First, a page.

Silica helps to overcome these skin problems:
It is important to know however that silica is almost lost completely in processed and packaged foods, so it is important to know how do we get silica in a bioavailable form for our bodies.
Silica is usually found in the tough, rough, fibrous parts of fruit, vegetables, seeds and grains. These are the skins, stalks, seeds, bran and husks – the bits we usually cut off and throw away during food preparation. So eat your apple or potato or cucumber or kiwi fruit with its skin on! Eat the whole orange instead of just drinking the juice. Put the harder, stalk portion of the lettuce leaf into your salad along with the soft leafy bits. Wherever possible, keep the husk on your grains and nuts. Don’t peel your carrots or your mushrooms. Don’t remove the ‘stringy bits’ from your celery or green beans. And so on…
If you must cut all these bits off your fruits and vegetables because you do not wish to chew them, why not throw them all together in a pot of water and boil them up to make a mineral-rich stock which result in a brew very high silica. You can then put this back into your diet in a stew, soup, sauce, gravy or marinade. (By the way, while vitamins are very sensitive to oxidation and extremes of temperature, minerals are virtually indestructible. So a stock like this is a wonderful addition to your list of nutritious cooking practices.)
Lettuce is one of the best silica sources, and readily available, with the outer, darker, coarser leaves being more mineral-rich than the inner, soft, baby leaves. Oats are a great source, especially the outer husks. Oat-straw tea is a quick and easy way to get a therapeutic silica boost when you need it. Bananas are another lovely source.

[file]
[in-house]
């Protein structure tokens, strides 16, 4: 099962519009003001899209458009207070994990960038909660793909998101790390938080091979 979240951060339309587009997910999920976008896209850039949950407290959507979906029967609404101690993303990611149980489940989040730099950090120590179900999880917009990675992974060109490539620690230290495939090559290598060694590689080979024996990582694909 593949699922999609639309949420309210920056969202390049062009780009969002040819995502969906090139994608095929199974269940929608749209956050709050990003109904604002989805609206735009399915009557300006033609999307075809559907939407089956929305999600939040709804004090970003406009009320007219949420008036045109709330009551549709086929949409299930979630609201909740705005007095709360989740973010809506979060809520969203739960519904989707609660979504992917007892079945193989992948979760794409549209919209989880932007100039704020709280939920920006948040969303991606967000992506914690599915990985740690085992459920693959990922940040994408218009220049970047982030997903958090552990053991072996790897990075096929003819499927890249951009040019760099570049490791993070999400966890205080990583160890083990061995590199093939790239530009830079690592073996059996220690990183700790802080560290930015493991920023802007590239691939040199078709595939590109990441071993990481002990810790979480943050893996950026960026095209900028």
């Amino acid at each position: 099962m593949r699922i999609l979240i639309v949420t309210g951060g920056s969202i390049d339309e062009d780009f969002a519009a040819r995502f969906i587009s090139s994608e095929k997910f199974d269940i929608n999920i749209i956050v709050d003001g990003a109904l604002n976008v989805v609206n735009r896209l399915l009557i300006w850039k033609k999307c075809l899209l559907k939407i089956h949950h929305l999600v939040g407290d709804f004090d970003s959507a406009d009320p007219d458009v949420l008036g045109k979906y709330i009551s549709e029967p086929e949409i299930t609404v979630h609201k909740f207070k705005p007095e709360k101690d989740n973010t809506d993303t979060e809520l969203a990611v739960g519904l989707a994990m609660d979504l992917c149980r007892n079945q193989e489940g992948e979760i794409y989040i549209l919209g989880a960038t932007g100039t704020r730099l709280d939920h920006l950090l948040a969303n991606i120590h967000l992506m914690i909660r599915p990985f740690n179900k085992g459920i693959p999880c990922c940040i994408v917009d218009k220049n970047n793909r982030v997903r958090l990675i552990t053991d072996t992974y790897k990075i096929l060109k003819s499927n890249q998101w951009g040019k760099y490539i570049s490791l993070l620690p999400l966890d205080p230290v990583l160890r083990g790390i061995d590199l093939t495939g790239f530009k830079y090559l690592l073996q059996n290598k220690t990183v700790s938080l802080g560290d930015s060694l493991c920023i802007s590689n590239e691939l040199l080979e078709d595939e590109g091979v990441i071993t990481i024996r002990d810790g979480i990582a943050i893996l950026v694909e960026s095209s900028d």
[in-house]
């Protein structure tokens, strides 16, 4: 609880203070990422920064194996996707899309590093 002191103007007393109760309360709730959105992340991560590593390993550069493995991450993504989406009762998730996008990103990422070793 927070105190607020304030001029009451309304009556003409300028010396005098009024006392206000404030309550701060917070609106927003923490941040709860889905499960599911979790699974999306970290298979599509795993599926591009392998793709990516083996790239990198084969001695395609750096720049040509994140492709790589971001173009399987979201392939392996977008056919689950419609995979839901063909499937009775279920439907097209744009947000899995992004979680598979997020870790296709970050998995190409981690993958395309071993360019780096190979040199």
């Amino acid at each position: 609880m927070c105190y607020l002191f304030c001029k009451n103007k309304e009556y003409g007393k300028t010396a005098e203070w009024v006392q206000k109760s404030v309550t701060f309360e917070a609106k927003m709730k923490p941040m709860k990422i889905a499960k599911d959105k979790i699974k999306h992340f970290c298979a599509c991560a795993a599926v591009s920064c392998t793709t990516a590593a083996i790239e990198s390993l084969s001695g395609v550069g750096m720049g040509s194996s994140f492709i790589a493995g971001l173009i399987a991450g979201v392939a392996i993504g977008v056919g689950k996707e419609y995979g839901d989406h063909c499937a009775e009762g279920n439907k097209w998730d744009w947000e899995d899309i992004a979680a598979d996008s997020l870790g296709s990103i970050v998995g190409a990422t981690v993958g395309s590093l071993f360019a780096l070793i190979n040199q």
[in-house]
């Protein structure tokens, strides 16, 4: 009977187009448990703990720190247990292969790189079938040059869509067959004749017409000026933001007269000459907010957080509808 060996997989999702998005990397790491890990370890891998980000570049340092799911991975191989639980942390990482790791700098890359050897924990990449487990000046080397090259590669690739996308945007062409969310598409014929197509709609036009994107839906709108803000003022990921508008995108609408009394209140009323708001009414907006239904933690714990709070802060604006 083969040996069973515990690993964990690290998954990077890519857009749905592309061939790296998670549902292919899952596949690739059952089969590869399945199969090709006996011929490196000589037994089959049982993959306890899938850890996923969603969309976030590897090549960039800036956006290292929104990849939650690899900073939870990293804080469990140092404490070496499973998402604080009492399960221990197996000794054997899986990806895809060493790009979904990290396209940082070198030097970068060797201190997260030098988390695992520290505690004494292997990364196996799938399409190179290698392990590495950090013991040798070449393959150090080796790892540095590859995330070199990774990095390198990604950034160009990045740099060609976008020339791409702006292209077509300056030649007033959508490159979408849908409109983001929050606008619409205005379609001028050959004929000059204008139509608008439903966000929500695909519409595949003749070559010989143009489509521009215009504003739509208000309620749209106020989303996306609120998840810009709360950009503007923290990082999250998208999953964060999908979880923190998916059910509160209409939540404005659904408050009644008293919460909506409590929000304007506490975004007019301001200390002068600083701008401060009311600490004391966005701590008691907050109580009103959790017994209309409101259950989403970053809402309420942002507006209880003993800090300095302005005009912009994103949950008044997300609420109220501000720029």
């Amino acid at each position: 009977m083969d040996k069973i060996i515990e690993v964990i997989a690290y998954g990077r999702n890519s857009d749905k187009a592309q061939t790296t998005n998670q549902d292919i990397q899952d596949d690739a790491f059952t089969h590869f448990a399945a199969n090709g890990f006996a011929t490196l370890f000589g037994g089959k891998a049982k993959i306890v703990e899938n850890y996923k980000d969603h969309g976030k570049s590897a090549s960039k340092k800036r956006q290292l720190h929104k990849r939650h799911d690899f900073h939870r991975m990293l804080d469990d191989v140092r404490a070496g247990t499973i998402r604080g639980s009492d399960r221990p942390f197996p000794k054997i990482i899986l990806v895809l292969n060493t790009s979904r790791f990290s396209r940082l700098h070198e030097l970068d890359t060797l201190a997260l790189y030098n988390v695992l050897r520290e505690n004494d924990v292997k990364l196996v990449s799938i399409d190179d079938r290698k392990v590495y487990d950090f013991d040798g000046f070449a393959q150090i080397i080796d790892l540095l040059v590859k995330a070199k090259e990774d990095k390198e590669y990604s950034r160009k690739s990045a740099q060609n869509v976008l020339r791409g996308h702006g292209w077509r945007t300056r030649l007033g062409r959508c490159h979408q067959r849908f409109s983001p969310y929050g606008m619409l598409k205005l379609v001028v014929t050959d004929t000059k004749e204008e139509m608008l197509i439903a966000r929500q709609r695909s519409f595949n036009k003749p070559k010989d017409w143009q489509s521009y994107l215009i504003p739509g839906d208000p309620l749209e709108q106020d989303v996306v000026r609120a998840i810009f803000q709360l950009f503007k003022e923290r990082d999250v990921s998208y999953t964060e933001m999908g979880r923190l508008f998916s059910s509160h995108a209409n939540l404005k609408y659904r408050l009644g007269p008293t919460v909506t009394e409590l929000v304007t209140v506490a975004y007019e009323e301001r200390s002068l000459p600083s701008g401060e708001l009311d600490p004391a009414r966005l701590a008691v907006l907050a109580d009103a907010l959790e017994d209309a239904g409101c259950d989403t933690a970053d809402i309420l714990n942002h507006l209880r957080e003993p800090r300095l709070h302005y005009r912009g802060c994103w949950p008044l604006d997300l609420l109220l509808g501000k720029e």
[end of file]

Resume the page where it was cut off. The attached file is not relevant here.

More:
Other great sources are: high-bran cereals, parsnips, asparagus, dandelion greens, horseradish root, spinach, cucumber, strawberry, sunflower seeds, pepitas (pumpkin seeds), fresh apricots, tomatoes, carrots, turnips, millet, fresh apples, cabbage and brown rice. In fact, most vegetables and grains have some silica, in those rough parts.
Keeping silica-rich foods in the daily diet, in the form of unprocessed vegetables and unrefined grains, is the best way to ensure that your body gets what it needs. We ALL need to learn to eat the ‘whole’ food to ensure healthier eating habits to be better equipped to go out and face a stressful world, or simply to be able to live life to the max!
It is to be noted that silica supplementation is a complex issue and if you need to use a supplement, for a more intensive silica intake, it is best to take colloidal silica or try a liquid silica supplement which contains it in the ‘orthosilicic acid’ form or a homoeopathic silica tissue salt.